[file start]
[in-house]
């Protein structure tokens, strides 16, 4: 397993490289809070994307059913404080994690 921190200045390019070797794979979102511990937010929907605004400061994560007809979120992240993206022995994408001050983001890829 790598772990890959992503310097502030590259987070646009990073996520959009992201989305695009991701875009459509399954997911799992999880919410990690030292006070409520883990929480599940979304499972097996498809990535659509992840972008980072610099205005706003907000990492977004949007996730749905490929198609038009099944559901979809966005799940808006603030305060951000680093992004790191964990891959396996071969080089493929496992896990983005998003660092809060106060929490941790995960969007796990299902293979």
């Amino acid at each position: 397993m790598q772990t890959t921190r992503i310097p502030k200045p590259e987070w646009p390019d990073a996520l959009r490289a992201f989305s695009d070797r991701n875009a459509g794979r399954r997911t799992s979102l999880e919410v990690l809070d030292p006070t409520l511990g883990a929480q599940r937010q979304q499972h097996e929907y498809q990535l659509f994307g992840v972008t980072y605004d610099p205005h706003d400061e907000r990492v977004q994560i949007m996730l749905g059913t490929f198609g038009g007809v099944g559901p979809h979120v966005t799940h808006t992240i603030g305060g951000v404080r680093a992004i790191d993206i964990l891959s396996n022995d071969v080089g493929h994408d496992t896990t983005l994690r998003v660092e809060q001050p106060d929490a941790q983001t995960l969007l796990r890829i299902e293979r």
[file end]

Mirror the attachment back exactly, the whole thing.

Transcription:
[in-house]
């Protein structure tokens, strides 16, 4: 397993490289809070994307059913404080994690 921190200045390019070797794979979102511990937010929907605004400061994560007809979120992240993206022995994408001050983001890829 790598772990890959992503310097502030590259987070646009990073996520959009992201989305695009991701875009459509399954997911799992999880919410990690030292006070409520883990929480599940979304499972097996498809990535659509992840972008980072610099205005706003907000990492977004949007996730749905490929198609038009099944559901979809966005799940808006603030305060951000680093992004790191964990891959396996071969080089493929496992896990983005998003660092809060106060929490941790995960969007796990299902293979």
């Amino acid at each position: 397993m790598q772990t890959t921190r992503i310097p502030k200045p590259e987070w646009p390019d990073a996520l959009r490289a992201f989305s695009d070797r991701n875009a459509g794979r399954r997911t799992s979102l999880e919410v990690l809070d030292p006070t409520l511990g883990a929480q599940r937010q979304q499972h097996e929907y498809q990535l659509f994307g992840v972008t980072y605004d610099p205005h706003d400061e907000r990492v977004q994560i949007m996730l749905g059913t490929f198609g038009g007809v099944g559901p979809h979120v966005t799940h808006t992240i603030g305060g951000v404080r680093a992004i790191d993206i964990l891959s396996n022995d071969v080089g493929h994408d496992t896990t983005l994690r998003v660092e809060q001050p106060d929490a941790q983001t995960l969007l796990r890829i299902e293979r």